The value of regret

Maybe all one can do is hope to end up with the right regrets. 

― Arthur Miller

Regrets: I have them. We all do, I guess. We’re not supposed to, I’m told. You should never have regrets … but never seems quite strong a viewpoint to have. I think there’s some value in regret. 

Regrets are delusive things, they change according to how and when you look at them. You can regret something one moment, be grateful for it the next. The best thing you could ever imagine for yourself can happen and you can’t believe your good fortune, then you find yourself wishing it had never happened at all.

A lot, if not all, of the things I regretted soon after an event I am now thankful for. They revealled something. They created something. They meant something happened in my life that wouldn’t have otherwise.

A few years ago, I left a job for what seemed a much better job. It was a bit less money but the company was bigger and the role was in the department I wanted to work in. At the job I was previously in, I hadn’t been allowed to work in my desired field, despite a number of promises, which continued to get pushed back or changed, then ultimately denied. This was down to the manager who was not living life as her best self (to put it politely).

A few months after I started, I realise my new job wasn’t what I’d hoped it would be. After speaking with friends from my old work, I discovered the manager had left and now things were great. Everyone who still worked there commented on how they’d been allowed to transfer to different departments, allowed to work on interesting new projects, and had received pay rises.

I felt like I’d made a big mistake by leaving and regretted my decision. Every day when I went to my new office, not looking forward to the day ahead, I would think about my old work and wonder what things were like, how good life could have been if I’d just stuck it out.

I felt this way for months, berating myself about how stupid I’d been. I eventually left that job and found one that made me much happier. Still, I always regretted those months which seemed to have been a waste of time.

I was too focussed on the negative though. I didn’t think about what that job did give me. The company ran a mentoring program for young kids from troubled backgrounds. In the hope of spending less time in the office (and yes I’m ashamed to say that was my primary reason) I signed up and was assigned to a beautiful little girl who I have come to love dearly, who brings so much joy and laughter to my life.

If I hadn’t taken that job, I never would have met her. And I am so grateful to have her in my life. That job, the one I hated, the one I spent so long regretting, is one of the best things that ever happened to me for precisely this reason: It gave me her.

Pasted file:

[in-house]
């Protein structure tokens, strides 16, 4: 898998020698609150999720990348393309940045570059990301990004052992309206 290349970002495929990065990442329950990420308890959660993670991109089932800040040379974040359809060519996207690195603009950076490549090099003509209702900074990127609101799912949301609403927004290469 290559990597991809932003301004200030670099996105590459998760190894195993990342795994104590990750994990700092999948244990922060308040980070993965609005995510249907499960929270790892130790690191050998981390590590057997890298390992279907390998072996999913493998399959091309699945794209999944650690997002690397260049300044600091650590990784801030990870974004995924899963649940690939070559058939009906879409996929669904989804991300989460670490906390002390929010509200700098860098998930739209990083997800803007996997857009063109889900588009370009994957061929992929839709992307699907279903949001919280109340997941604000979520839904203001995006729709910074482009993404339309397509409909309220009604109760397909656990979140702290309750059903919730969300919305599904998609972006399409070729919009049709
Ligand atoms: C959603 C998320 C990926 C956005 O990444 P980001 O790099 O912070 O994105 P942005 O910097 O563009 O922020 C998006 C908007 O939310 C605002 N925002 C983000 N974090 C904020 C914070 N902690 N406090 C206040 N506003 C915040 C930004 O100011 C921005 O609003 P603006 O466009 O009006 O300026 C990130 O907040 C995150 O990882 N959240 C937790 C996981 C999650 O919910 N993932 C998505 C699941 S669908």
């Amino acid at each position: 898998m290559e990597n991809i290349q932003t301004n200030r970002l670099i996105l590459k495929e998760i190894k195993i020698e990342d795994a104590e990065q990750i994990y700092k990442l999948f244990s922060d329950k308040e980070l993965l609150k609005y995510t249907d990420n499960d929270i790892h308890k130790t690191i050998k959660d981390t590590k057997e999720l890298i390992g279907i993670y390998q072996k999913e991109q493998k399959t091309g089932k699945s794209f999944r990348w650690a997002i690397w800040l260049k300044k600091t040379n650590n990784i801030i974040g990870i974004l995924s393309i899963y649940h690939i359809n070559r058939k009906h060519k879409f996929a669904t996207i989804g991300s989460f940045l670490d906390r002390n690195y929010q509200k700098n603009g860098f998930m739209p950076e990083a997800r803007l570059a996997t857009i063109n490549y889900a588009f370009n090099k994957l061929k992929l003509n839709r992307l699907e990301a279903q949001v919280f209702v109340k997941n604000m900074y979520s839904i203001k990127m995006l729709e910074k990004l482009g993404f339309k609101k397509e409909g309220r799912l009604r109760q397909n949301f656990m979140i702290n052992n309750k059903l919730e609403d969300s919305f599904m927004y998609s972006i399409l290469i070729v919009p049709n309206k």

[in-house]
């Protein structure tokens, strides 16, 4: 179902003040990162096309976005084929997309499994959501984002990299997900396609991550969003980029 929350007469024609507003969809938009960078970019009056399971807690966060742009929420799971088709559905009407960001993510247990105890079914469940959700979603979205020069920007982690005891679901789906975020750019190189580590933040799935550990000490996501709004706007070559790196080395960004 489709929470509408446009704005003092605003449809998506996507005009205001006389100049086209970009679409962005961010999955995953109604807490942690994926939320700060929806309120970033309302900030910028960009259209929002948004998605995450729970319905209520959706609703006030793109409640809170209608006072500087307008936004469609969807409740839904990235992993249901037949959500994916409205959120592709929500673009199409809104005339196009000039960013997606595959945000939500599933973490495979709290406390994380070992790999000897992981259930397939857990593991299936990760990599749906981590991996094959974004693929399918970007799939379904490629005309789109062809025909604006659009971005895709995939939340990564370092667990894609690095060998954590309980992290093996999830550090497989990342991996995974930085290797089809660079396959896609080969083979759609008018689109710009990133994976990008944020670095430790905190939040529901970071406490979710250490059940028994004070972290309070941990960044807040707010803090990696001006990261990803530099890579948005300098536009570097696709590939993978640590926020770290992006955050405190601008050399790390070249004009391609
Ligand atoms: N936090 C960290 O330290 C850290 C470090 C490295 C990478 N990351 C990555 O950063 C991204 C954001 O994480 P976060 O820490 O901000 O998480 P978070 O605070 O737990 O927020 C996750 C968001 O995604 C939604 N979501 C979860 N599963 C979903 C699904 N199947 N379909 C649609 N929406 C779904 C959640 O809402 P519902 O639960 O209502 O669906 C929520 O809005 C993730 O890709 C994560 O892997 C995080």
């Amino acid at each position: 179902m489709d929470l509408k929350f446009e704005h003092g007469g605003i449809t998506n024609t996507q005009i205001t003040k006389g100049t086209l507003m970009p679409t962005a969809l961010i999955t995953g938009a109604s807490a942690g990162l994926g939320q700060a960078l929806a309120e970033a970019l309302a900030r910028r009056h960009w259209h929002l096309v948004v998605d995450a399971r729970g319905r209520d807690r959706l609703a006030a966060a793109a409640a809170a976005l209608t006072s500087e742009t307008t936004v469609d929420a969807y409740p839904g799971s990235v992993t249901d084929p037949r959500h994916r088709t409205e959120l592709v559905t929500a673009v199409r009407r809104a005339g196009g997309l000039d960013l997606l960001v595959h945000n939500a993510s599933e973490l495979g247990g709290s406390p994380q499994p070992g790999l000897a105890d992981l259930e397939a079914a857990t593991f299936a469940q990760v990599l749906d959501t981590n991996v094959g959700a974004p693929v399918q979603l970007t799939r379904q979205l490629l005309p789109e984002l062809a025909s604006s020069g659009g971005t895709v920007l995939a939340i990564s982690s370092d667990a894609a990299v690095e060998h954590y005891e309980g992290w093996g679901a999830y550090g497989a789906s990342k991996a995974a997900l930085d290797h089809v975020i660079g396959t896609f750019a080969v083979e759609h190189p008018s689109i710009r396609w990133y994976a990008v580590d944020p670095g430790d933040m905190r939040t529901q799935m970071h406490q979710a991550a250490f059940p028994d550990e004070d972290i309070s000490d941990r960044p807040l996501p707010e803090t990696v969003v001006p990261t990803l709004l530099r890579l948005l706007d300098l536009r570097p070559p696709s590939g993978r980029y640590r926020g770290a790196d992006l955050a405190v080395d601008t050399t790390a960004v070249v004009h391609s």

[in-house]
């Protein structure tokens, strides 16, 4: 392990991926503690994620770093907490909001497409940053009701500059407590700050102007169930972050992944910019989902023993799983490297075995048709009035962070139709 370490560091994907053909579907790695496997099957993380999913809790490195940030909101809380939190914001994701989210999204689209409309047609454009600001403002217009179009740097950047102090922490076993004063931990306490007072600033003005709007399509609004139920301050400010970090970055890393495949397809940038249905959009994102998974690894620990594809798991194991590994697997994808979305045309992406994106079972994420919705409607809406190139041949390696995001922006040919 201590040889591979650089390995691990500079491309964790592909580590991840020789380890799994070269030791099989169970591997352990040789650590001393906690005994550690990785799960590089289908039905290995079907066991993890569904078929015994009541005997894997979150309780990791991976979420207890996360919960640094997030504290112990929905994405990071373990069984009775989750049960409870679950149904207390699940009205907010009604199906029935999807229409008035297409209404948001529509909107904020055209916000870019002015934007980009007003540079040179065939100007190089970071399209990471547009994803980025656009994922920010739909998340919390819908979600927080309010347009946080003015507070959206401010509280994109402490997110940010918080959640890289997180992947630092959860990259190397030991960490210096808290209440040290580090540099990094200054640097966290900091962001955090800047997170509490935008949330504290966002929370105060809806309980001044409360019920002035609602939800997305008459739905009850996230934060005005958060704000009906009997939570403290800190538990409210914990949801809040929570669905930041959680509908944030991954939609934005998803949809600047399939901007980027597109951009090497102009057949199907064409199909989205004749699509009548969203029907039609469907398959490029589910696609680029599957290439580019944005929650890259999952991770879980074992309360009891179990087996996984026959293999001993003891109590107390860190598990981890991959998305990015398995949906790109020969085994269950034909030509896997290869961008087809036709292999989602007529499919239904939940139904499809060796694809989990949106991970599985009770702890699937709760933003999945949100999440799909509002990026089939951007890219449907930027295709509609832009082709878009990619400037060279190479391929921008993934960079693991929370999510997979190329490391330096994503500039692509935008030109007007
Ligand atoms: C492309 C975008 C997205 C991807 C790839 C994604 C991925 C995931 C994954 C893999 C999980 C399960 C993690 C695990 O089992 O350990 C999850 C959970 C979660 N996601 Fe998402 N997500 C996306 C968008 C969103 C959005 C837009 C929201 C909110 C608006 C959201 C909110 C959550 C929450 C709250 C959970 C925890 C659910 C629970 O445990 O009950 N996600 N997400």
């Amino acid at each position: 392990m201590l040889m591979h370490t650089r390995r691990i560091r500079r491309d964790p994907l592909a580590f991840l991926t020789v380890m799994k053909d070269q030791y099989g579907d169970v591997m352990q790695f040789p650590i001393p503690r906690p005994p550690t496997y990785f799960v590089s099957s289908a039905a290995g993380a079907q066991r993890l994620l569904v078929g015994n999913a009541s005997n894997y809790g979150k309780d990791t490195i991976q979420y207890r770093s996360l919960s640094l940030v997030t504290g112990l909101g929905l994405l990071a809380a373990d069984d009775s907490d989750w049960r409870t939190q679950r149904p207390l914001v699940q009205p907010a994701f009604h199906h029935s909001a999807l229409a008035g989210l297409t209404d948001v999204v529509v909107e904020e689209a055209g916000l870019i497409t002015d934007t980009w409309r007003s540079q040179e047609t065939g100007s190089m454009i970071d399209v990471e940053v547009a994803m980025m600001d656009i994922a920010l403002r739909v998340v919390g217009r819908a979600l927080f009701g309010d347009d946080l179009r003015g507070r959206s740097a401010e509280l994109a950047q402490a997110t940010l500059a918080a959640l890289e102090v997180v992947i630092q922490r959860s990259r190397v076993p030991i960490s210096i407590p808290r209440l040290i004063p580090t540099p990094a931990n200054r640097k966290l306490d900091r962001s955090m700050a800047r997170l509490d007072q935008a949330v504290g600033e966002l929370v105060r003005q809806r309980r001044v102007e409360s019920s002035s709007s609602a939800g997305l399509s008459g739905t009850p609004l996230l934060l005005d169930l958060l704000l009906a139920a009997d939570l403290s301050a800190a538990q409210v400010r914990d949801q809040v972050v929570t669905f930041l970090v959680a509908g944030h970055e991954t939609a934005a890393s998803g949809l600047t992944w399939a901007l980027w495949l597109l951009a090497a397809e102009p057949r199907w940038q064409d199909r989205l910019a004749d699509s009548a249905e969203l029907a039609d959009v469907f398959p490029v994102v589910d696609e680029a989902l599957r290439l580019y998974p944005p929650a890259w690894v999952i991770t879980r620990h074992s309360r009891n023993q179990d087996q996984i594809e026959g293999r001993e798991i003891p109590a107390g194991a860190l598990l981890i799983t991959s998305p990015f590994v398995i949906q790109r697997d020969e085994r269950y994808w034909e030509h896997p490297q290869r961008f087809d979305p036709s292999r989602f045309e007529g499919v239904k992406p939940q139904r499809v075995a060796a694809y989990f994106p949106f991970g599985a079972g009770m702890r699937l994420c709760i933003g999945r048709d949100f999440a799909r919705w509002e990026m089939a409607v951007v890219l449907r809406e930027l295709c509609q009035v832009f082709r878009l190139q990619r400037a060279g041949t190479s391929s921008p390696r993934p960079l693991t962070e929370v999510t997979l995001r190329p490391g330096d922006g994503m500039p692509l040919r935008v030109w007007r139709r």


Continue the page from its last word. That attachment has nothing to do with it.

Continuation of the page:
Of course, there are things I regret now which I didn’t regret at the time. I regret not spending more time with my grandfather when he was alive. I was a teenager and it was uncool to go over to granddad’s house after school when I could be going to the cinema with my friends.

I’ve learned from this though. I make time for my family, even if it’s not always convenient, even if I find out there’s a super cool party I was invited to. I know the price of missing that time with the people I love, and I know the price of missing that party – they don’t compare.

I guess what I’m trying to say is don’t avoid regret. Don’t hope to get every decision ‘right’. Regret things, lots of things, then learn from them and make those regrets something to be thankful for. Don’t wallow in them, don’t be held back by them. Embrace them as great moments that have helped you move forward in life, to grow and become better.

Make them part of your experience to creating a great life.

Is there anything you regret? Has something you regret ended up benefitting you in some way?

[Photo credit: A painting called “Regret” by Cyn McCurry]
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5 thoughts on “The value of regret

  1. Regret, I would say, is very healthy in that it helps you to evaluate your choices and decisions in life. It becomes unhealthy when you adopt an attitude self-battering for mistakes or omissions. But if you tell yourself this is where I am, what has happened, so as I learn my lessons I am focused on making it a stepping stone for better things ahead or leaving it (the regrettable situation) in the past where it belongs.

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  2. I couldn’t agree more. Regrets are pinned to points in your life where you learned something, or when you made a decision based on the incomplete information you have to work with. I definitely have regrets, but I try not to let myself *feel bad* about them. I just think, “I did the best I could. How could I have known?” I think it’s silly to tell people to live without regrets, because that is literally just telling people not to have feelings and thoughts about their past.

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